I think it's fantastic! They're not much more expensive than Moleskine notebooks. It's all well and good to think you can just scan notebooks yourself - and then upload them to Evernote or Dropbox. But I know I have a box of utility bills that I've been meaning to digitise for about a year, and it hasn't happened yet. (I'm sure there are people out there who are more organised than me who can get this stuff done - and I envy you.) It would be great to just pop it into the post and have it done in a week.

I'd hope the envelopes are well marked and durable enough that it's unlikely to get lost/torn in the post.

Although sending from the UK might mean I'd have to purchase my own shipping... I'll have to look into it.


This Notebook Comes with Cloud Backup Design News
4/5/14 06:39 AM

I second the bacon comment. In my family the bacon was always put on just as the bird was going in the oven and taken off about halfway through cooking.... best bacon in the world. Hands down. My family would fight over it. Bacon with a little turkey skin on it... mmmm.


How to Cook a Turkey for Thanksgiving: The Simplest, Easiest Method Cooking Lessons from The Kitchn
11/28/13 12:33 PM

Gorgeous, and a wonderful location. Although I'd say the "biggest indulgence" is simply the rent on a place like that.


Tyler & Lolly's Modern Mews in London House Tour
11/28/13 12:18 PM

Wow. This house is incredible. This is what all houses should be like. Absolutely stunning.


Sophie & Michael Collect, Enjoy & Live House Tour
4/6/13 08:04 AM

CitySocializer is a really great site to meet new people. (I am in now way affiliated with them, by the way!)

When I followed my husband to a new city I signed up and met lots of new people who were in basically the same situation I was - they were new to the city, or they found all of their old friends had moved away and/or got married and weren't out as often. Some people just wanted to expand their circle of friends. I'm still friends with some of the people I met there, and I stopped going to the meet-ups a few years ago. Thinking about it now, I might sign up again!

Joining groups is another great way, and you'll probably meet like-minded people. I joined a writers group and became really close with some of the people in it quickly because we were interested in the same things. Writer's groups, book clubs, volunteering organizations... they're all great places to meet people who have the same interests as you.


10 Tried & True Tips: How to Make New Friends in a New City
4/4/13 02:05 PM

I also like that the chevron fabric on the pillow and the back of the chair matches.


Before & After: Jenna's Living Room Makeover
3/4/13 01:52 PM

I don't understand the big deal with painting trim either. If the style of the room is clean and contemporary, unpainted trim just looks unfinished. It stands out. And when it's plain ol' boring baseboard that's not a good thing. That's just my opinion though.

The room looks fantastic. Covering the window wasn't a huge deal because there's a wall of windows right beside it letting in more than enough light. Putting the bookcase in front of it works.

The blue is beautiful - and I love the light fixture.


Before & After: Jenna's Living Room Makeover
3/4/13 01:51 PM

Beautifully done! Perfect for a bright kid's room.


Before & After: Plain Dresser Gets a Fun Facelift
2/24/13 04:33 AM

I'm an ex-pat as well! Welcome to the rainy side of the pond.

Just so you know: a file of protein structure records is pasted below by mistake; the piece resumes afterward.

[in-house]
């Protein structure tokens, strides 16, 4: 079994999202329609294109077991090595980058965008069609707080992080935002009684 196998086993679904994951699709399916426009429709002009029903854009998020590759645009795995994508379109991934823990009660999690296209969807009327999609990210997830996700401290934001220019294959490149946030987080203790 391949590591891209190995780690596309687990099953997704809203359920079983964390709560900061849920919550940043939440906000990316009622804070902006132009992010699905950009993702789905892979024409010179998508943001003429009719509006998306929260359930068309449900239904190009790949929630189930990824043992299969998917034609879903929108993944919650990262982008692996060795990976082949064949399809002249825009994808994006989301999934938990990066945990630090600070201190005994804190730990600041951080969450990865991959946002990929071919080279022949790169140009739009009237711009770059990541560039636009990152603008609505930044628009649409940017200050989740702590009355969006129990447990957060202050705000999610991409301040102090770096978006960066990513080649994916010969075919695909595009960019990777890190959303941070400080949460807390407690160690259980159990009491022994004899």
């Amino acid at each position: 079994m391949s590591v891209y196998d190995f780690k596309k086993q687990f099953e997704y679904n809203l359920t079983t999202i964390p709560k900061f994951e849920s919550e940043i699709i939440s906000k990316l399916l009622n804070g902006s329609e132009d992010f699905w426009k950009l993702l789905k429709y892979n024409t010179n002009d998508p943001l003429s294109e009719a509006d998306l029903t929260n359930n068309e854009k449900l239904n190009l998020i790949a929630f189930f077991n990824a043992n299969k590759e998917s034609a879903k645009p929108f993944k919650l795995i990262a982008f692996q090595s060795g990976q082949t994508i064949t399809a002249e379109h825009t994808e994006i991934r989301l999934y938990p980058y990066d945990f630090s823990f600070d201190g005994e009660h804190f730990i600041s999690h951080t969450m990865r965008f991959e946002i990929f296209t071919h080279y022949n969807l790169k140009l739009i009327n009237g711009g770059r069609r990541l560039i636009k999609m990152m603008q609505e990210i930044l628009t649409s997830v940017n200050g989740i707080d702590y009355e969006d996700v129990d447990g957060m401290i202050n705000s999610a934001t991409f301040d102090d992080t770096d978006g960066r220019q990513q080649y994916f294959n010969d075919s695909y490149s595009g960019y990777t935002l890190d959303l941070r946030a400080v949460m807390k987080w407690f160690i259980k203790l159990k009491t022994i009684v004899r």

Like others have said, Nigel Slater, Hugh Fernley Whittenstall... I would recommend the Hairy Biker's cookbooks as well, though. It's very down-to-earth British comfort food. Jamie Oliver is good, but he's not Italian and needs to figure that out.

You'll start to notice things aren't quite as different as they seem. Plain flour is exactly what it says - plain flour. Self-rising flour is what it says as well - it already has rising agents mixed in (baking powder/soda). Bread flour (or strong flour) doesn't have rising agents and is milled a little finer for smoother bread dough, it also has a higher protein level. Tipo 00 flour is even more finely milled for making pasta (and really good for pizza dough as well.)

Paul Hollywood's 'How to Bake' is a good book - we only got it for Christmas so I haven't tried everything in it, but it does look good.

Richard Bertinet's 'Dough' is excellent as well.

Molasses is called black treacle. I almost cried with excitement when I figured this one out.

Waitrose is a good place for American-ish things (and everything else). They do an imported maple syrup that's decent - Canadian, but still decent. They also have cornflour. Some ethnic markets will have cornflour as well.

American sweet shops seem to be a trend lately over here. In Manchester city centre alone there are 3 or 4. They're a little expensive, but good if you're missing home and just want an Uncle Henry bar or some pop-tarts. They have root beer too (which my British husband thinks is the best thing to ever come out of America... ever.)

Hope you get settled in okay. The hardest part for me was switching to the metric system while cooking... it starts to make sense after a while though. (I still use the good ol' Imperial system when I bake cakes and cookies though.)

Good luck!


What Are Your Favorite British Cookbooks and Cooking Blogs? Good Questions
2/10/13 11:34 AM

I love this! It's great to see some British/European tours on here. British houses are always so awkwardly designed and usually horribly decorated (sorry if I'm jumping to stereotypes but I've lived here 5 years and constantly look for new places to live and they're never nicely designed).

I especially like how the heater on the wall has been 'hidden' a little - those heaters are always in the worst places.


Isabel & Claire's Globetrotting Apartment House Tour
11/15/12 01:23 PM